PART SIX Cost of Capital and Long-Term Financial Policy subsequently exercised by the purchasers. As is typical of rights offers, about 2 percent of the rights were neither exercised nor sold, so some stockholders apparently did not act to protect their interests. Only about 586,000 shares were initially unsold, and subscribers sought more than five times that amount in oversubscription rights, so none of the stock ultimately went unsold.

The underwriters, led by Salomon Brothers, earned substantial fees for their services. For managing the offer and promising to buy unsold shares (of which there were none), the basic compensation was 3 percent of the amount of the issue, or $82.8 million. Furthermore, the underwriters were given the right to buy stock at a 3 percent discount on the subscription price, or $77.60 per share. By purchasing rights in the open market, exercising the rights and buying the stock at a discount, and then reselling the stock, the underwriters earned an additional profit of roughly $27.6 million. The total compensation was thus approximately $110 million, or about 4 percent of the issue proceeds. Because this was somewhat high for such a large deal, Time-Warner and its chairman, Stephen Ross (no relation to the noted financial economist and textbook author of the same name), were criticized by various groups.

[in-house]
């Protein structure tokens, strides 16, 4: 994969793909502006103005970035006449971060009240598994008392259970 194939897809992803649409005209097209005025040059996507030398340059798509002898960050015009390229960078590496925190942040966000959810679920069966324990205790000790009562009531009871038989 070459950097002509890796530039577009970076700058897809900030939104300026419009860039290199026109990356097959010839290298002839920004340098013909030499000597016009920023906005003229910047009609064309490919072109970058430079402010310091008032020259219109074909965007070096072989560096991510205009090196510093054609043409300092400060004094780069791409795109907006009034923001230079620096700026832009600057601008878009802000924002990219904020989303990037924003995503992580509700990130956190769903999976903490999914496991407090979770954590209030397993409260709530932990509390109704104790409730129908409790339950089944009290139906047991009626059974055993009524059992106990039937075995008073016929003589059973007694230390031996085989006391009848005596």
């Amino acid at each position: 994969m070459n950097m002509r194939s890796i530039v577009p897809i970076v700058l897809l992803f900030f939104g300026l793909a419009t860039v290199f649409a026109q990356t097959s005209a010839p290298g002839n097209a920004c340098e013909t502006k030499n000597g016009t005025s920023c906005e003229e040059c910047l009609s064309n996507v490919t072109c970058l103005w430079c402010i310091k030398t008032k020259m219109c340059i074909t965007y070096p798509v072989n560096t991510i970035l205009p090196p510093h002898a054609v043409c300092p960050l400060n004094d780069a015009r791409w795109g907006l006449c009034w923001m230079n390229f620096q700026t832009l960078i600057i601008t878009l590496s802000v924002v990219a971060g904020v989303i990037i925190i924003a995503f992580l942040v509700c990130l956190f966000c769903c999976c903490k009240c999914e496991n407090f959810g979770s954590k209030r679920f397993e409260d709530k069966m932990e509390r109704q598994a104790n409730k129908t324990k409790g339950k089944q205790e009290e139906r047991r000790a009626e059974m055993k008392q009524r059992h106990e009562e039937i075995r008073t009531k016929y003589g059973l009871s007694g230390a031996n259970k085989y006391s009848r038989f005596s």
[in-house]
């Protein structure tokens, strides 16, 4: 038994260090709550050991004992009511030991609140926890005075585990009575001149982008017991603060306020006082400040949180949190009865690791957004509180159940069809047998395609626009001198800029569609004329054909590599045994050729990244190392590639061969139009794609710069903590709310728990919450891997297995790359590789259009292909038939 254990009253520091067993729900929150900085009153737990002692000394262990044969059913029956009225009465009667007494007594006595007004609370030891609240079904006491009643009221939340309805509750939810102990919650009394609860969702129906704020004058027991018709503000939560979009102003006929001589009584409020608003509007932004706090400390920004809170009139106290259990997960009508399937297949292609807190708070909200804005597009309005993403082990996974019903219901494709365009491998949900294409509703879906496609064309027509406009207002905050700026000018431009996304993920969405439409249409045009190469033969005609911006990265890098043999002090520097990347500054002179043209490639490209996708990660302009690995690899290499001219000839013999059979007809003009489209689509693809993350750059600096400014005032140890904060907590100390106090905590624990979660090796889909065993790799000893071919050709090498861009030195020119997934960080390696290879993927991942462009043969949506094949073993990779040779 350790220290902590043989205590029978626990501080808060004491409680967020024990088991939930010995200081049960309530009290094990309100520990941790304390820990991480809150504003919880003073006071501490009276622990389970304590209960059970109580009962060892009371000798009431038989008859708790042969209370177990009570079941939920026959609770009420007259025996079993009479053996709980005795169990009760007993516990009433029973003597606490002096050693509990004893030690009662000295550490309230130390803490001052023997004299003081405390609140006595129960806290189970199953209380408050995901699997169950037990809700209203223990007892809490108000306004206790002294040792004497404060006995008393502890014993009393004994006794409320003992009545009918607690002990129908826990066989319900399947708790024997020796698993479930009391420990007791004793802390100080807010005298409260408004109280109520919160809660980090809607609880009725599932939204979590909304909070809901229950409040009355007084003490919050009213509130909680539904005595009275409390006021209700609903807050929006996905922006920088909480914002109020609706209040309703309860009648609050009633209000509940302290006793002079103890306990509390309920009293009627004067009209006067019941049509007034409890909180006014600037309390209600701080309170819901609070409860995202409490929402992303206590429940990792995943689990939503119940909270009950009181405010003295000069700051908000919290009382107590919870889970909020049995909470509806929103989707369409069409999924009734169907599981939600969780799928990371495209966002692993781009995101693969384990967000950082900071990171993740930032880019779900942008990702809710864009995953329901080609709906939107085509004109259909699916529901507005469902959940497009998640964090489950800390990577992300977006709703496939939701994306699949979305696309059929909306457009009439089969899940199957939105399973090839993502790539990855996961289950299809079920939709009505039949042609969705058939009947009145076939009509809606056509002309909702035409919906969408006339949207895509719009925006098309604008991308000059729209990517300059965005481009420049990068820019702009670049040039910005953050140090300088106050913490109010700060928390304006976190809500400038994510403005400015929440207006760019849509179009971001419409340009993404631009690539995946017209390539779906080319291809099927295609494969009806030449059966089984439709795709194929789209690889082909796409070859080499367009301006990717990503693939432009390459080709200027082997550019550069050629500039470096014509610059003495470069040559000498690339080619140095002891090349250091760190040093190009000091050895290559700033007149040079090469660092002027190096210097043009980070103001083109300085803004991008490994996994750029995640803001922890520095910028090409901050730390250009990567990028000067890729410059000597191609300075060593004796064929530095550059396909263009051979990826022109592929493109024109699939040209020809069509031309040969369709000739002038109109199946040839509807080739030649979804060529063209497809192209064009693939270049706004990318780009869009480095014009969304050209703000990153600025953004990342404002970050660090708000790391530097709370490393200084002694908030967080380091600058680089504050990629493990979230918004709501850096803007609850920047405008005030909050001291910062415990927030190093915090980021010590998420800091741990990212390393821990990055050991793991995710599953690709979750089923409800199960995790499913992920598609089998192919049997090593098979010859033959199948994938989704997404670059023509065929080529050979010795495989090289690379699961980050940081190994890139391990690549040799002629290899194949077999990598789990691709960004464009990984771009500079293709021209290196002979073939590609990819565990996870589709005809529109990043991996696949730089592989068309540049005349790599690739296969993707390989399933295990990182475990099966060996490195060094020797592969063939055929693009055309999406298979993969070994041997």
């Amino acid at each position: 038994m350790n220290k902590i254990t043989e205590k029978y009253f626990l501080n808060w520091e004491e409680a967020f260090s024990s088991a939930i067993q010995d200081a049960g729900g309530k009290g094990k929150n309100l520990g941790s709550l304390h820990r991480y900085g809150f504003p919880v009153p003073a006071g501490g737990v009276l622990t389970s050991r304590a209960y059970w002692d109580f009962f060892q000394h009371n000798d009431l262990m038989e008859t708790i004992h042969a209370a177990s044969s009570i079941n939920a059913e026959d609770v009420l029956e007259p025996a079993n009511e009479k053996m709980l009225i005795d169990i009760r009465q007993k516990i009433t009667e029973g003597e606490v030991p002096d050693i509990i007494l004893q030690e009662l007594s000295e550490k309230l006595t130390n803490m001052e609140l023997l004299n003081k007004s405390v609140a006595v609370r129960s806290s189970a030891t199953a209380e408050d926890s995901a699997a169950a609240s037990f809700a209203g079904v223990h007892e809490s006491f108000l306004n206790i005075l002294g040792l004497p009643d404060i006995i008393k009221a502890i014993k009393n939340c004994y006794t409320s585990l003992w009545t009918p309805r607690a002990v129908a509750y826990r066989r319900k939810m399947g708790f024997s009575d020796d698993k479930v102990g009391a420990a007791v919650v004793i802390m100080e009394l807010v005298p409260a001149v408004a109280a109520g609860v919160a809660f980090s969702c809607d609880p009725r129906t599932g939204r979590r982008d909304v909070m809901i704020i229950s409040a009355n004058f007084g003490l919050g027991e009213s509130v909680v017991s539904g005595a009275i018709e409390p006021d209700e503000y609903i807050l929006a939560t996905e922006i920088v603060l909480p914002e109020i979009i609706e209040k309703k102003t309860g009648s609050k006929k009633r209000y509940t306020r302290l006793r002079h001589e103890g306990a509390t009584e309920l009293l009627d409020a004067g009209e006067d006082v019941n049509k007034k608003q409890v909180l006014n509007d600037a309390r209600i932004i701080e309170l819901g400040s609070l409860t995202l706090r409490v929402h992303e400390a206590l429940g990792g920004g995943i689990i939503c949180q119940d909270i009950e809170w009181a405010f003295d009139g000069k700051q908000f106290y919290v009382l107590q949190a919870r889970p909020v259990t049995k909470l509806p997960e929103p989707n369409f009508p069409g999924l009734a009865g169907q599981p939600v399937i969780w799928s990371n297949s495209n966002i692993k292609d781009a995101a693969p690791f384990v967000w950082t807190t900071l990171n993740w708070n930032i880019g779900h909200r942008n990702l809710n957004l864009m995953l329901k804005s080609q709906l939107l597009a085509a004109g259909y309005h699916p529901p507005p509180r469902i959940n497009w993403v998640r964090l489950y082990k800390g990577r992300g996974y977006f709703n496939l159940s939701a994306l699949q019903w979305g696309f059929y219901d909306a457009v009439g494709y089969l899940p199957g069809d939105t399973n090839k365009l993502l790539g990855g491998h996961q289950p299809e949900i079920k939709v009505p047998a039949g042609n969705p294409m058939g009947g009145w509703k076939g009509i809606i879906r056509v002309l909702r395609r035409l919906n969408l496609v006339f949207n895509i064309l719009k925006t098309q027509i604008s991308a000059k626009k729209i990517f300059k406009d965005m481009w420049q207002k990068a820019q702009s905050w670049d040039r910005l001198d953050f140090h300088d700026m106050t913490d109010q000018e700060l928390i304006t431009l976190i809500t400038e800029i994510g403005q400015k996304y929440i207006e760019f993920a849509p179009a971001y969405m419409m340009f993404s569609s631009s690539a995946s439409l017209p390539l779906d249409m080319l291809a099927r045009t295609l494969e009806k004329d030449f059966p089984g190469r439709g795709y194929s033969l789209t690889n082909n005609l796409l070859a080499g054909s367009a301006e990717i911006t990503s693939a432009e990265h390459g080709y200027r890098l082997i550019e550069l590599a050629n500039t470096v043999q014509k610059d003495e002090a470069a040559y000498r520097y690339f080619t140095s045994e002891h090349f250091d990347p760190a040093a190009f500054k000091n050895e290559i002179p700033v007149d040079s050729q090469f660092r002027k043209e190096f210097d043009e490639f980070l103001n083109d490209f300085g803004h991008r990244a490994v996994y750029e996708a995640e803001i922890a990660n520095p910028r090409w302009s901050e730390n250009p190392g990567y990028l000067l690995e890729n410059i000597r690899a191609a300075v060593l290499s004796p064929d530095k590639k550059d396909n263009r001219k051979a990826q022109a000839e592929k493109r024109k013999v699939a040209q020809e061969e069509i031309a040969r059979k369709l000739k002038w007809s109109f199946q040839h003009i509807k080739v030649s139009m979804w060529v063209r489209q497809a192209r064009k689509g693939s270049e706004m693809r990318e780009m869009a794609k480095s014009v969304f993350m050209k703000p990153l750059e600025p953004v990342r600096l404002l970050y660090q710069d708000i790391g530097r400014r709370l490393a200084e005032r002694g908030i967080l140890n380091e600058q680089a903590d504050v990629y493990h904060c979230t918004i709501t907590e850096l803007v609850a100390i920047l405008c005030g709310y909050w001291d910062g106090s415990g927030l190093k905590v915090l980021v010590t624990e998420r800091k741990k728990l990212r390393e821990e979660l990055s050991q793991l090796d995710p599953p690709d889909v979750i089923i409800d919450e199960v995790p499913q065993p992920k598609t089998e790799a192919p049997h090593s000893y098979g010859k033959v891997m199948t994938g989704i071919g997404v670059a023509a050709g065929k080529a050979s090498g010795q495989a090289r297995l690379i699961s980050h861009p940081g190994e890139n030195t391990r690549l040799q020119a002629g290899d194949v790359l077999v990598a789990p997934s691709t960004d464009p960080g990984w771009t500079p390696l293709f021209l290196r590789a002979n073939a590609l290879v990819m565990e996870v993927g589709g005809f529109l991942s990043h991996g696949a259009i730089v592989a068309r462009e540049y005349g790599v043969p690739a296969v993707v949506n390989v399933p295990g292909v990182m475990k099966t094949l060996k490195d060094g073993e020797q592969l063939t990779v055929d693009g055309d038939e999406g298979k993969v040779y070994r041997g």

Motion picture giant Metro-Goldwyn-Mayer (MGM) has been one of the more active users of rights offerings in the United States. MGM completed rights offerings of $200 million in 1988, another $100 million in 1992, and $700 million in October 1998. In November 1999, MGM completed a $721 million rights offering resulting in the issuance of about 50 million new shares. Under the terms of the offer, each shareholder received .328 transferable subscription rights for each common share; each right had an exercise price of $14.50 per share. About 99.3 percent of MGM's shareholders exercised their rights, and the offer was oversubscribed by nearly 3.9 million shares.

Outside the United States, large rights offerings are not uncommon. For example, in September 2000, Spanish Internet portal Terra Networks raised $2 billion in a rights offer to help finance its planned merger with Lycos. In June 2001, British Telecommunications completed the largest rights offering ever when it raised $8.3 billion.

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